All these different people feeding him, and not threatening him, taught Zac that people were actually pretty nice. The muzzle and tether meant no-one could get hurt. It also meant people weren't scared of Zac attacking, and so could relax, even in the early days when he was snarling and leaping up.

Zac does still wear his MasterPlus - for those very rare occasions when he reverts to snapping. However, we use it maybe twice a year!

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Nervous aggression to other dogs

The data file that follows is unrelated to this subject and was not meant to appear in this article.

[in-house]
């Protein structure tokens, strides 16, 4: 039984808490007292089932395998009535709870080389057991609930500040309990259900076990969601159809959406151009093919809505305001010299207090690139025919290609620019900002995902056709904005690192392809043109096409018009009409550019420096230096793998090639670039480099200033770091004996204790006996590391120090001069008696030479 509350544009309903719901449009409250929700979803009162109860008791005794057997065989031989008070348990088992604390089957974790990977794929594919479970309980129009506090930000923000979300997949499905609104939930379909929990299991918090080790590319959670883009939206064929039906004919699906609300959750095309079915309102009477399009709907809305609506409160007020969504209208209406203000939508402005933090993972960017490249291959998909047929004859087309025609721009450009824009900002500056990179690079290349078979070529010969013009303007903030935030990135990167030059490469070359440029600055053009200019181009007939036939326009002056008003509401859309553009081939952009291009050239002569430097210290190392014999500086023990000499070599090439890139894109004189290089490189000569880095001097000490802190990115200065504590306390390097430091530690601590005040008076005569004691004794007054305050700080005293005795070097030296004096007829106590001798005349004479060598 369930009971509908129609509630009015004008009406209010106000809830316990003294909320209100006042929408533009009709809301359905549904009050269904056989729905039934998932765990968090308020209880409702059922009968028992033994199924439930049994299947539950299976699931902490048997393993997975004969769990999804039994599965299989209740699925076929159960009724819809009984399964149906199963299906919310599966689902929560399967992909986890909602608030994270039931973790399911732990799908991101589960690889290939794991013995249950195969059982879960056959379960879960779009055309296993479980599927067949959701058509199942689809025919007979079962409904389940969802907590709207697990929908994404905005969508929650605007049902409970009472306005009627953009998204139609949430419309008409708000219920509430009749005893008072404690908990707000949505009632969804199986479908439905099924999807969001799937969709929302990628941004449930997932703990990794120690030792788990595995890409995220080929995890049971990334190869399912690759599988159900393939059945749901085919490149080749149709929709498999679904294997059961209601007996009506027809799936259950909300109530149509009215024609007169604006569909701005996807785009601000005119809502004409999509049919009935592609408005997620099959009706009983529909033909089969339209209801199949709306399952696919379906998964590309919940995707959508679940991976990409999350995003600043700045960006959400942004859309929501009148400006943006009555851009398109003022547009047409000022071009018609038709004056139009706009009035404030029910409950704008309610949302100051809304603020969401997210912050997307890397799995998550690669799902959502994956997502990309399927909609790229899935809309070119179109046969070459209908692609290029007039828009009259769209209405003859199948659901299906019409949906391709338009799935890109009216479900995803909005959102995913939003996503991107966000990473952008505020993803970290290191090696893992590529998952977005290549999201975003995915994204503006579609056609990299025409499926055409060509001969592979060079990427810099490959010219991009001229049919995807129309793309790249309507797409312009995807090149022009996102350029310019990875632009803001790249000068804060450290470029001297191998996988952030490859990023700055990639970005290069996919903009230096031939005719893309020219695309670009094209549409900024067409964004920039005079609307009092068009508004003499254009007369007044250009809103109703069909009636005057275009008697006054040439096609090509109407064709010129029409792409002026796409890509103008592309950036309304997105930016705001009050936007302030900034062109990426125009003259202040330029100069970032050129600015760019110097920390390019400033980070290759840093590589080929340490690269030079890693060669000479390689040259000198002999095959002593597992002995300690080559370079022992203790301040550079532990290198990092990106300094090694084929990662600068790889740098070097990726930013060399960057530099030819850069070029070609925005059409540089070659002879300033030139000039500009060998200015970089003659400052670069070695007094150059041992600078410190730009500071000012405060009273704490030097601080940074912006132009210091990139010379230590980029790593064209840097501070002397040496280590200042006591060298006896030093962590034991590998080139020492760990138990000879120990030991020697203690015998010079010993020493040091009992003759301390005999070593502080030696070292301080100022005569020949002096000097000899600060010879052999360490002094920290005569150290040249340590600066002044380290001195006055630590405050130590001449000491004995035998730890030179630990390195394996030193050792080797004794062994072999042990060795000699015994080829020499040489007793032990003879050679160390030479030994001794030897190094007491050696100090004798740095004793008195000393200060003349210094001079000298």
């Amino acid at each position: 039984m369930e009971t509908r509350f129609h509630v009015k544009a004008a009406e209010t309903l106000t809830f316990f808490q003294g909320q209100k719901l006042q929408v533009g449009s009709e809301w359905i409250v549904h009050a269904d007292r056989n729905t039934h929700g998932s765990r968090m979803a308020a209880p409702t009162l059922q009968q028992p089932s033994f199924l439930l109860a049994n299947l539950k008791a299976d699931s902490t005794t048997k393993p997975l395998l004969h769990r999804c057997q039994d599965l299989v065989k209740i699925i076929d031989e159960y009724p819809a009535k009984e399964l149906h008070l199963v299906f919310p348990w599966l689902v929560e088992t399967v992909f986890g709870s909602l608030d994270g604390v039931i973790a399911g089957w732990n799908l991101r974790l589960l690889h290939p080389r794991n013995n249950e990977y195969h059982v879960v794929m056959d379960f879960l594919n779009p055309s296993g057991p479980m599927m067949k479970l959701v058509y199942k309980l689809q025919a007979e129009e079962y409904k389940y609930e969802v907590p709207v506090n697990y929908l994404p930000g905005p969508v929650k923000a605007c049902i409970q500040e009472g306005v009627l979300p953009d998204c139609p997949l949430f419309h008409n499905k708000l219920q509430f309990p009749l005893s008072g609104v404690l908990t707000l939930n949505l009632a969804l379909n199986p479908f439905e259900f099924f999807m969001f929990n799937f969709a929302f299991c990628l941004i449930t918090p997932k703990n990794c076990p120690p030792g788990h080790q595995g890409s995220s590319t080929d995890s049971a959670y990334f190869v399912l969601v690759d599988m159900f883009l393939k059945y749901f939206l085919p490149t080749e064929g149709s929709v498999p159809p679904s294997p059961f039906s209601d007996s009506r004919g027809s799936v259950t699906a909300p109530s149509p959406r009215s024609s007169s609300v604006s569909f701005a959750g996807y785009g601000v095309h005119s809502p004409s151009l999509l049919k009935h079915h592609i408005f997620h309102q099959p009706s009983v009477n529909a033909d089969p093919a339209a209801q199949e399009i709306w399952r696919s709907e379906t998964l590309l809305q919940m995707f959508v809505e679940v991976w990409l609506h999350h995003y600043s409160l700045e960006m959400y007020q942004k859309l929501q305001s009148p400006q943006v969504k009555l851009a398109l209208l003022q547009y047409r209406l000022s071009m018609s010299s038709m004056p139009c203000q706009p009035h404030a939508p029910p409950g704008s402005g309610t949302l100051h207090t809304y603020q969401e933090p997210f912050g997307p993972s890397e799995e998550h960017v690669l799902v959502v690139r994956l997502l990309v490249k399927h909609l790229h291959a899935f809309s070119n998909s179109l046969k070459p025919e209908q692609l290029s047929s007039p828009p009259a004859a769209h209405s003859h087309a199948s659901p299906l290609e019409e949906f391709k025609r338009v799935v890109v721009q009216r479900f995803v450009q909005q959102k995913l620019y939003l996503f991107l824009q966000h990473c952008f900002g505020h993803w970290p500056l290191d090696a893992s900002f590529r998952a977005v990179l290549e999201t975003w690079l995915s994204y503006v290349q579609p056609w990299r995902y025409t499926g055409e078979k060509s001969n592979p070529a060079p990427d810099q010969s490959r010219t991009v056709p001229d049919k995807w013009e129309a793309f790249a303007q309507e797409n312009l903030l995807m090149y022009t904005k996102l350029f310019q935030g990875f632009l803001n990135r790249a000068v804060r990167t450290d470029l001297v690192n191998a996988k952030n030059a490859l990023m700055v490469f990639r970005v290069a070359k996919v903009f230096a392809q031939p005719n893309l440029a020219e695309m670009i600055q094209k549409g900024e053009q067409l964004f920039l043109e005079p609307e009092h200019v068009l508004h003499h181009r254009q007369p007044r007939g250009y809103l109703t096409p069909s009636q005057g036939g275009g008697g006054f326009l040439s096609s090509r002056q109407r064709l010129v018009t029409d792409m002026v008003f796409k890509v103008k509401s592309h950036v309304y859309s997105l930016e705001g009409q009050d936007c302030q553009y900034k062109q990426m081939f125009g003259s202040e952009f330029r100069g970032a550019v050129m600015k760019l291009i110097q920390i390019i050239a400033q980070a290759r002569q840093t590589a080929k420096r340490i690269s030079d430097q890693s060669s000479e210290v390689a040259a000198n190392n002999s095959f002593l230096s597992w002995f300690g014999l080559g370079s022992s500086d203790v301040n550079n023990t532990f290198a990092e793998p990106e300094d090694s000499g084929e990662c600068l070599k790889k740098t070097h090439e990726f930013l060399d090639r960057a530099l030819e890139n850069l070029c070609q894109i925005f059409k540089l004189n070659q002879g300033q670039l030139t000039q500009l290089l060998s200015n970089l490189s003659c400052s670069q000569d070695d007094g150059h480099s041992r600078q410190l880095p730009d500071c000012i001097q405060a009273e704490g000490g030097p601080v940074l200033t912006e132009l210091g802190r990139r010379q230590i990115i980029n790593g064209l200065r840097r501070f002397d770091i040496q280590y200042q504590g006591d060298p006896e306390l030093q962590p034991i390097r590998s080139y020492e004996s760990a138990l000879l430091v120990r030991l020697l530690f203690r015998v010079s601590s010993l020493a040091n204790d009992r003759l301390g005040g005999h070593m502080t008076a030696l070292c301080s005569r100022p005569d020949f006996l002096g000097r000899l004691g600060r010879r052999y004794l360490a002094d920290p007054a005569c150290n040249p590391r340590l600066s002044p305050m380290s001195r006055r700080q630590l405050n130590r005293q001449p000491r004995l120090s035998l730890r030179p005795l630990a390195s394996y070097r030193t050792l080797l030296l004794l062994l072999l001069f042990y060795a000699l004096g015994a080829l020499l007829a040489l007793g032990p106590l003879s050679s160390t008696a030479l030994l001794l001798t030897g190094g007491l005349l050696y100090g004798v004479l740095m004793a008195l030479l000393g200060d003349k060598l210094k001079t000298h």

Another dog on the horizon? A playmate for Zac maybe? For sure, he looked at the dog with exited anticipation ... but, wait, as the dog approached, Zac's fear took over. Zac would lunge at the dog, snarling, snapping, barking, leaping up wildly. A terrible sight. He was completely uncontrollable. Wearing a muzzle and being on a short lead allowed us to control him to some extent, but the best that ever happened was Zac shunning another dog who approached him. Now he greets any dog who approaches him, and sometimes he even makes the first approach himself. He loves all dogs who are playful. If not, he greets the other dog, then soon looses interest. There is still the occasional fit of barking, but it is very rare and not very aggressive. However, he does have an annoying habit of doing the occasional "drive-by-shooting" to dogs on lead ... he rushes past them in a large arc, with a staccato bark as he passes.